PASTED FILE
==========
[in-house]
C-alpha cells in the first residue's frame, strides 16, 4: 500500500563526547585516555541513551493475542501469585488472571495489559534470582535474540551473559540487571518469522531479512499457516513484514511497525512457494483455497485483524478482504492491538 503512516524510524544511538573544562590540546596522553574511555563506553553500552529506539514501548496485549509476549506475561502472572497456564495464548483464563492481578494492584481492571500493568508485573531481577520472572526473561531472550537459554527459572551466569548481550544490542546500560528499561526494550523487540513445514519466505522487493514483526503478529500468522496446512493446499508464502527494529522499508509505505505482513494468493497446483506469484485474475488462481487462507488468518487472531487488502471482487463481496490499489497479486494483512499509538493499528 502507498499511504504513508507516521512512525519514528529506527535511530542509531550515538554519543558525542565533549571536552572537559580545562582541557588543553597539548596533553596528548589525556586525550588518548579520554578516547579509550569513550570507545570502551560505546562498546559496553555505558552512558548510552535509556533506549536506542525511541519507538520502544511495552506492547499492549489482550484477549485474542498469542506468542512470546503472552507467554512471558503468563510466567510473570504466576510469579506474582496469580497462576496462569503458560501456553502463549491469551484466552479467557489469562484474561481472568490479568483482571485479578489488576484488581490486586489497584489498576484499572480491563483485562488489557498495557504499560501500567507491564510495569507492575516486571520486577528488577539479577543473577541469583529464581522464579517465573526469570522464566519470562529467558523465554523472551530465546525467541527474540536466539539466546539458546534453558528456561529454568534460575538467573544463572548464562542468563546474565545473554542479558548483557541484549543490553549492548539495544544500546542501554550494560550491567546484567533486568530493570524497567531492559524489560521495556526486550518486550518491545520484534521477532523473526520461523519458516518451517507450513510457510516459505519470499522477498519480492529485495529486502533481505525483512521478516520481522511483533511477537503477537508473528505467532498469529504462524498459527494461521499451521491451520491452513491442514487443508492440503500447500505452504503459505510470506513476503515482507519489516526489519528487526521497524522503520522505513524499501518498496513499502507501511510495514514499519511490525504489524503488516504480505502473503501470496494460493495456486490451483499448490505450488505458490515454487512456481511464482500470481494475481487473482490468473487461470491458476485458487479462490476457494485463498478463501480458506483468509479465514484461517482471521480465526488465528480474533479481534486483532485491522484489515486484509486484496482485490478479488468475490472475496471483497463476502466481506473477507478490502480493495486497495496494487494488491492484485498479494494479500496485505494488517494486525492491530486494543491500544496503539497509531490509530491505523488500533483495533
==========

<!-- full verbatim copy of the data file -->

[in-house]
C-alpha cells in the first residue's frame, strides 16, 4: 500500500563526547585516555541513551493475542501469585488472571495489559534470582535474540551473559540487571518469522531479512499457516513484514511497525512457494483455497485483524478482504492491538 503512516524510524544511538573544562590540546596522553574511555563506553553500552529506539514501548496485549509476549506475561502472572497456564495464548483464563492481578494492584481492571500493568508485573531481577520472572526473561531472550537459554527459572551466569548481550544490542546500560528499561526494550523487540513445514519466505522487493514483526503478529500468522496446512493446499508464502527494529522499508509505505505482513494468493497446483506469484485474475488462481487462507488468518487472531487488502471482487463481496490499489497479486494483512499509538493499528 502507498499511504504513508507516521512512525519514528529506527535511530542509531550515538554519543558525542565533549571536552572537559580545562582541557588543553597539548596533553596528548589525556586525550588518548579520554578516547579509550569513550570507545570502551560505546562498546559496553555505558552512558548510552535509556533506549536506542525511541519507538520502544511495552506492547499492549489482550484477549485474542498469542506468542512470546503472552507467554512471558503468563510466567510473570504466576510469579506474582496469580497462576496462569503458560501456553502463549491469551484466552479467557489469562484474561481472568490479568483482571485479578489488576484488581490486586489497584489498576484499572480491563483485562488489557498495557504499560501500567507491564510495569507492575516486571520486577528488577539479577543473577541469583529464581522464579517465573526469570522464566519470562529467558523465554523472551530465546525467541527474540536466539539466546539458546534453558528456561529454568534460575538467573544463572548464562542468563546474565545473554542479558548483557541484549543490553549492548539495544544500546542501554550494560550491567546484567533486568530493570524497567531492559524489560521495556526486550518486550518491545520484534521477532523473526520461523519458516518451517507450513510457510516459505519470499522477498519480492529485495529486502533481505525483512521478516520481522511483533511477537503477537508473528505467532498469529504462524498459527494461521499451521491451520491452513491442514487443508492440503500447500505452504503459505510470506513476503515482507519489516526489519528487526521497524522503520522505513524499501518498496513499502507501511510495514514499519511490525504489524503488516504480505502473503501470496494460493495456486490451483499448490505450488505458490515454487512456481511464482500470481494475481487473482490468473487461470491458476485458487479462490476457494485463498478463501480458506483468509479465514484461517482471521480465526488465528480474533479481534486483532485491522484489515486484509486484496482485490478479488468475490472475496471483497463476502466481506473477507478490502480493495486497495496494487494488491492484485498479494494479500496485505494488517494486525492491530486494543491500544496503539497509531490509530491505523488500533483495533